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  • Overhaulin'

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    Overhaulin is an American automotive reality television series that ran for five seasons between 2004 and 2008 on TLC. After a four-year hiatus, sixth season premiered on October 2, 2012 on Velocity and Discovery (Cablevision).

  • Plug-in hybrid

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    The Chevrolet Volt is the world's top selling plug-in hybrid. Global Volt family sales reached the 100,000 unit milestone in October 2015. A plug-in hybrid electric vehicle (PHEV) is a hybrid electric vehicle whose battery can be recharged by plugging it into an external source of electric power, as well by its on-board engine and generator. Most PHEVs are passenger cars, but there are also PHEV versions of commercial vehicles and vans, utility trucks, buses, trains, motorcycles, scooters, and military vehicles. Similarly to all-electric vehicles, plug-in hybrids displace emissions from the car tailpipe to the generators powering the electricity grid. These generators may be renewable, or may have lower emission than an internal combustion engine. Charging the battery from the grid can cost less than using the on-board engine, helping to reduce operating cost. Mass-produced plug-in hybrids were available to the public in China and the United States in 2010. By the end of 2017, there were over 40 models of series-production highway legal plug-in hybrids for retail sales. Plug-in hybrid cars are available mainly in the United States, Canada, Western Europe, Japan, and China. The top-selling models are the Chevrolet Volt family, the Mitsubishi Outlander P-HEV, and the Toyota Prius PHV. , the global stock of plug-in hybrid cars totaled 1.2 million units, out of over 3 million plug-in electric cars on the world roads at the end of 2017. , the United States ranked as the world's largest plug-in hybrid car market with a stock of 360,510 units, followed by China with 276,580 vehicles, and Japan with 100,860 units.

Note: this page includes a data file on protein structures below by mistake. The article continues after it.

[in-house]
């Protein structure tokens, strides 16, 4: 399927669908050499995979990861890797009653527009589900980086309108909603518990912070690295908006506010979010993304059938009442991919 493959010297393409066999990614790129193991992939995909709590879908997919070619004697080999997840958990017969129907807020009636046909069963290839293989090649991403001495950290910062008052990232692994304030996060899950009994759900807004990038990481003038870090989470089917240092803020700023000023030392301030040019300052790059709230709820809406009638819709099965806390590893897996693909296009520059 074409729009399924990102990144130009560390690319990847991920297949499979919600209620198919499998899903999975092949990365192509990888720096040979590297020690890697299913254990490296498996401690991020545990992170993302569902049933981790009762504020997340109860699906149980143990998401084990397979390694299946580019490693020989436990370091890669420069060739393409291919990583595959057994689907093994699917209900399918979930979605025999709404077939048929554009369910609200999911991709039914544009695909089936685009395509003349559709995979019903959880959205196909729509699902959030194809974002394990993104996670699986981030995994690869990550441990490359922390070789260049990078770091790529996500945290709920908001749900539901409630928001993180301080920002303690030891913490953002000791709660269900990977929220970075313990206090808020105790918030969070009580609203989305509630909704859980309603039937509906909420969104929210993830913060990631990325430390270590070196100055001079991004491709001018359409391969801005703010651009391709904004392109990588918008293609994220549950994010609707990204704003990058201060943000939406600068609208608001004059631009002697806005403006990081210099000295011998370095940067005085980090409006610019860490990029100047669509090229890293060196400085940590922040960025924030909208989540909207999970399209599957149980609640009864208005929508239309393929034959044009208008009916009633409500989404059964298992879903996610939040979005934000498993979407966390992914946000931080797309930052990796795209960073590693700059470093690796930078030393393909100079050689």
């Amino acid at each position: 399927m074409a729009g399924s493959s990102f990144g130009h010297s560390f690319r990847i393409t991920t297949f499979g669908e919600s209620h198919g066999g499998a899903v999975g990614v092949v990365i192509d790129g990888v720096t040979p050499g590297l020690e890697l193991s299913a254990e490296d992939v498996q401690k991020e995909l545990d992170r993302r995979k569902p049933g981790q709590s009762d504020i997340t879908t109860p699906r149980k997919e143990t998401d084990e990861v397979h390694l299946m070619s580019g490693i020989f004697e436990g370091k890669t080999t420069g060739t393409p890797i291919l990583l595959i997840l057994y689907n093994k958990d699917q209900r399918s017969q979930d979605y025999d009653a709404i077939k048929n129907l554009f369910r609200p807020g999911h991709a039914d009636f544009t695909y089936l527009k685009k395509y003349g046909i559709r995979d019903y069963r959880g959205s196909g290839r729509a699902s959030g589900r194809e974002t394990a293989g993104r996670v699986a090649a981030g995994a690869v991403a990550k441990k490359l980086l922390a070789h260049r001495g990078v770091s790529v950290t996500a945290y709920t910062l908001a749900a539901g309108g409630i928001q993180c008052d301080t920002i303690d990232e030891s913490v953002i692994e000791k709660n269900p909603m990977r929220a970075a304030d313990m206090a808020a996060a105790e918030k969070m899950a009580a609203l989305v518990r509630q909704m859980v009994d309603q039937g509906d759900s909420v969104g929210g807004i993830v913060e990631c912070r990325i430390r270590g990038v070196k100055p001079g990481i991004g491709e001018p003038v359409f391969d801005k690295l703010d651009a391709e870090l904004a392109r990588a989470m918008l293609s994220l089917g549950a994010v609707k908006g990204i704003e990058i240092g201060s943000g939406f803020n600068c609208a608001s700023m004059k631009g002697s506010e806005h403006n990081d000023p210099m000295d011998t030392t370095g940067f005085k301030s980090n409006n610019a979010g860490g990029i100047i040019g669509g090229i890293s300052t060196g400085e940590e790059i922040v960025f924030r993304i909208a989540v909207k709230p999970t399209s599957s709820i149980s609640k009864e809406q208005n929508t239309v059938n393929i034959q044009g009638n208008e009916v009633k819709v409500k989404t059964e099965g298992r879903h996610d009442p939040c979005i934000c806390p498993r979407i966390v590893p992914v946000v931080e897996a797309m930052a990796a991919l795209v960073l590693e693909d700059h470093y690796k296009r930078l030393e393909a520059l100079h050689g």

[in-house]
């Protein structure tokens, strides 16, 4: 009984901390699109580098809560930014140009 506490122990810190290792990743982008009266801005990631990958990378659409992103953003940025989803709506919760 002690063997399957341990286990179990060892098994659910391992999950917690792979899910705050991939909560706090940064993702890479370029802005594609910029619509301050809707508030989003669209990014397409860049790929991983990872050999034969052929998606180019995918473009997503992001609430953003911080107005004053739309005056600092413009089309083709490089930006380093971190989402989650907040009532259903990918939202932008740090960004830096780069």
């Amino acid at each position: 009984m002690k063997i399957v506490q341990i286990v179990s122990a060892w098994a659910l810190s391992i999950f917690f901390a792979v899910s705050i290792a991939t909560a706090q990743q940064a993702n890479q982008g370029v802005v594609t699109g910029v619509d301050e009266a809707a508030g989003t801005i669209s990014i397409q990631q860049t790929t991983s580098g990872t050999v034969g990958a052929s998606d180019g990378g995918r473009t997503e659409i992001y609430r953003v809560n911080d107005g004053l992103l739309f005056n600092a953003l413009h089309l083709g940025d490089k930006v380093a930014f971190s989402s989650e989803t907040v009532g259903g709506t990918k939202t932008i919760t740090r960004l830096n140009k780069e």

• Driver deaths in motorsport

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    + The five tracks with the most driver deaths 1 Indianapolis Motor Speedway 57 2 Nürburgring 48 3 Monza 30 4 Le Mans 27 5 Daytona International Speedway 24Due to the inherently dangerous nature of auto racing, many individuals, including drivers, crew members, officials and spectators, have been killed in crashes related to the sport, in races, in qualifying, in practice or in private testing sessions. Deaths among racers and spectators were numerous in the early years of racing. However advances in safety technology, and specifications designed by sanctioning bodies to limit speeds, have reduced deaths in recent years. Spectacular accidents have often spurred increased safety measures and even rules changes. Widely considered to be the worst accident amongst them is the 1955 crash at Le Mans that killed driver Pierre Levegh and approximately 80 spectators with over 100 being injured in total. This is a list alphabetically sorted, and structured after the kind of competition, of the more notable drivers, excluding motorcycle riders. In addition, several famous racing drivers have been killed in public road crashes; see List of people who died in road accidents.

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